US Blazer Buzz 5 May
This week's highlight: Spanish Skype Pals
With AP exams fast approaching, the AP Spanish Language students are diving in and practicing for their exam. What better way is there to practice speaking in Spanish than to...speak in Spanish? Using connections that teacher Mrs. Hayden made during her time as a high school exchange student, each AP Language student had the opportunity to video chat one-on-one with an Ecuadorian via Skype. Each student was truly able to put his or her Spanish-speaking skills to the test, chatting with new friends about everything from movies and music to the current social and political tensions in Venezuela.
As our students learn about other cultures and languages they start to truly become world citizens. They create meaningful connections between themselves and people thousands of miles away. Having a pen pal, whether written or virtual, is a uniquely authentic way to learn about the world outside of one's immediate surroundings. The AP Spanish Language students will have the opportunity to continue speaking with their new friends during the remainder of the school year. As C.S. Lewis once said, "Friendship is born at that moment when one person says to another, 'What! You too? I thought I was the only one.'" Now imagine having that moment with someone on the other side of the planet. Welcome to the world of virtual pen pals!
Contributed by Hahna Hayden
US Blazer Buzz 28 April
This week's highlight:Wizard of Oz
Students in grades 6-12 blew audiences away over the weekend with their production of The Wizard of Oz, and original adaptation of the novel by L. Frank Baum. The production boasted thirty-five actors and singers, along with a three-person tech crew, and featured new interpretations of some familiar tunes to accompany this new spin on an even more familiar tale.
Contributed by Jeff Donnelly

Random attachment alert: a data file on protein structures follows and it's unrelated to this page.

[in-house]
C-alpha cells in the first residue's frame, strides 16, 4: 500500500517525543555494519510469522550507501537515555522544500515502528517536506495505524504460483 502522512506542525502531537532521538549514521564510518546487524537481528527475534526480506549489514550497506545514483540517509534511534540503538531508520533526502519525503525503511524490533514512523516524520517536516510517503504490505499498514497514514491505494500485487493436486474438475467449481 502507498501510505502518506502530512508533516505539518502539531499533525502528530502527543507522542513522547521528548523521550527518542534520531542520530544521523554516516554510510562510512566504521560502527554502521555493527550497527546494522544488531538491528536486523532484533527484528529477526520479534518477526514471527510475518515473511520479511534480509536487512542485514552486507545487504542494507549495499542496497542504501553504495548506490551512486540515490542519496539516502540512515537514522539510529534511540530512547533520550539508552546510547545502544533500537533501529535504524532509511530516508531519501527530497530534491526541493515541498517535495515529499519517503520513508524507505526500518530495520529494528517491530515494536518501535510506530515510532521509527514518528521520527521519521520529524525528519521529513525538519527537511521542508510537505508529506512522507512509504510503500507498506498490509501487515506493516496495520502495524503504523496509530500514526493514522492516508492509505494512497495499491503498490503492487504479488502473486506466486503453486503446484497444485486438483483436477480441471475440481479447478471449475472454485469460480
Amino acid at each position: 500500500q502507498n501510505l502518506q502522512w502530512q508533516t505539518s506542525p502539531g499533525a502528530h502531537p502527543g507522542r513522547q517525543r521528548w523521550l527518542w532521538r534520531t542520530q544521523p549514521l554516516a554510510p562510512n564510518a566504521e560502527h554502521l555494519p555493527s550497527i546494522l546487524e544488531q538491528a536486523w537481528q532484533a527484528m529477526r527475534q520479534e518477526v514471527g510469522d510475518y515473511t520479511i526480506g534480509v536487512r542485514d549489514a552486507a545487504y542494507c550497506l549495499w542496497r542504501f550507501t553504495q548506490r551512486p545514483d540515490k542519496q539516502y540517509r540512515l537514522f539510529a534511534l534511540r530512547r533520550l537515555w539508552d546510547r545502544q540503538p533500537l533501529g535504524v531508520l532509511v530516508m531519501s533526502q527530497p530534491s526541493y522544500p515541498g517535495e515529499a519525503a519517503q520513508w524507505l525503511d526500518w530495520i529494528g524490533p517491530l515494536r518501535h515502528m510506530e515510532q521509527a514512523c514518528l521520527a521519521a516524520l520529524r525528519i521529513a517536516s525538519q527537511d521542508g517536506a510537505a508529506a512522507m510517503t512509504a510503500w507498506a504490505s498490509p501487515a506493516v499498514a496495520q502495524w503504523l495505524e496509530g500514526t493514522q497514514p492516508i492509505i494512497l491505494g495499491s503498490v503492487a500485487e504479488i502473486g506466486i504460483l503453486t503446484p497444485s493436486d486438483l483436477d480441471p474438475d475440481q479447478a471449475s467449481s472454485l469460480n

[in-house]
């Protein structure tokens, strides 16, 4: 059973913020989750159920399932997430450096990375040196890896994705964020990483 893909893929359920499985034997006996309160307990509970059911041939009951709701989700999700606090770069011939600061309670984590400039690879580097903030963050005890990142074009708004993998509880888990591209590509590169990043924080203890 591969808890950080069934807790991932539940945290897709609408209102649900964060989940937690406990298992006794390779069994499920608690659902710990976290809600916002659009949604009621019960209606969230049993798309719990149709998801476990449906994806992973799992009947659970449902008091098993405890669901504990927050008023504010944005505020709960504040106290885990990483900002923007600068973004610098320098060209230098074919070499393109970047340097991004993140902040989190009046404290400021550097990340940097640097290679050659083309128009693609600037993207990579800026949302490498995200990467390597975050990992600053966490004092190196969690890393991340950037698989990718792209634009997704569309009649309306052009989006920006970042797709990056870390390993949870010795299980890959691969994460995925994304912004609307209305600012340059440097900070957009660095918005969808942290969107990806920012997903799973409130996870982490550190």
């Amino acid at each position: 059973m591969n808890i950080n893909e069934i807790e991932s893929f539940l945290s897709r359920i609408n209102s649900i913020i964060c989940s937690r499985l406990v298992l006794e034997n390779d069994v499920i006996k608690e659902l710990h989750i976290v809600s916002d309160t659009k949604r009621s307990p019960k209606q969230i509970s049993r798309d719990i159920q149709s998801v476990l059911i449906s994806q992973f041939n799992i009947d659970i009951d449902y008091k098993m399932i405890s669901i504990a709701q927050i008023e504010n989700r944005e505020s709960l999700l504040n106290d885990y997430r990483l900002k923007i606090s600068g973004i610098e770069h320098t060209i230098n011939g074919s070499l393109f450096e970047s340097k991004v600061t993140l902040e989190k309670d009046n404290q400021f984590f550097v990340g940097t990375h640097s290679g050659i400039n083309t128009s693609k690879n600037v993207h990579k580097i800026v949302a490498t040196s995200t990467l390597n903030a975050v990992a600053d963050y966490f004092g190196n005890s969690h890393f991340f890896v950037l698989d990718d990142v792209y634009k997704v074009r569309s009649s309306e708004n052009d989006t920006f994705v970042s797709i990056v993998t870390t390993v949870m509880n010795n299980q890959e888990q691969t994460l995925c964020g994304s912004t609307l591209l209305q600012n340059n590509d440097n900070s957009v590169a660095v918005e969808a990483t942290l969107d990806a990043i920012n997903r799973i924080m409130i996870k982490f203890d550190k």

US Blazer Buzz 21 April
This week's highlight: Visual Journaling for Upper School
“Art doesn’t have to be pretty. It has to be meaningful.” -- Duane Hanson
What is a visual journal? A few ways to describe a visual journal are: part sketchbook, part diary, part notebook, part found junk drawer, part dream journal, part planner, part to-do list, part doodle pad, part collection holder… and the list goes on. The visual journal combines visual with the written, the image with the word. Using an old book, students create "pages" using different art techniques including collage, watercoloring, creative lettering, and photo transfers.
Junior Elia R. said, "I take this class to keep a sane piece of mind." Visual journaling helps young artists to create a sense of style, build self-discipline, and develop a safe place for exploring the unknown. Freshman Janae G. says "I have become more creative by taking journaling. It gives me wider mindset." Visual journaling is a unique art form; there is no one way to journal and no right or wrong way. When the pressure to do something right is removed, the act of creating itself is meaningful.
Contributed by Jackie Royce
US Blazer Buzz 7 April
This week's highlight: Varsity Girls Soccer
The girls varsity soccer team heads into spring break with a record of 2-1-3. The team is in mid-season form and playing its best soccer of the year. The Blazers got the season started with a bang, earning a 2-2 tie against Davidson Day and a 3-2 win against Pine Lake Prep in the first two games. The team then traveled to Charlotte Latin and fought valiantly in a 3-0 loss to the No. 2-ranked 4A team in the state. Latin is averaging nine goals per game, and Woodlawn held the group scoreless for the first 60 minutes of the match, riding some superb goaltending from senior Christen Zammit. Woodlawn has since returned to its winning ways, with a convincing 3-0 win against Covenant Day School on Thursday, April 3. Captains Christen Zammit, Maisie Wills, and Clare Robinson have set the tone for the team, exemplifying the three principles of Woodlawn soccer: have fun, work hard, play smart.
Contributed by Tim Helfrich
US Blazer Buzz 31 March
This week's highlight: DNA
AP Biology and ninth grade biology students collaborated on this biotechnology simulation using equipment purchased with a grant award from North Carolina Biotechnology Center.
Contributed by Adah Fitzgerald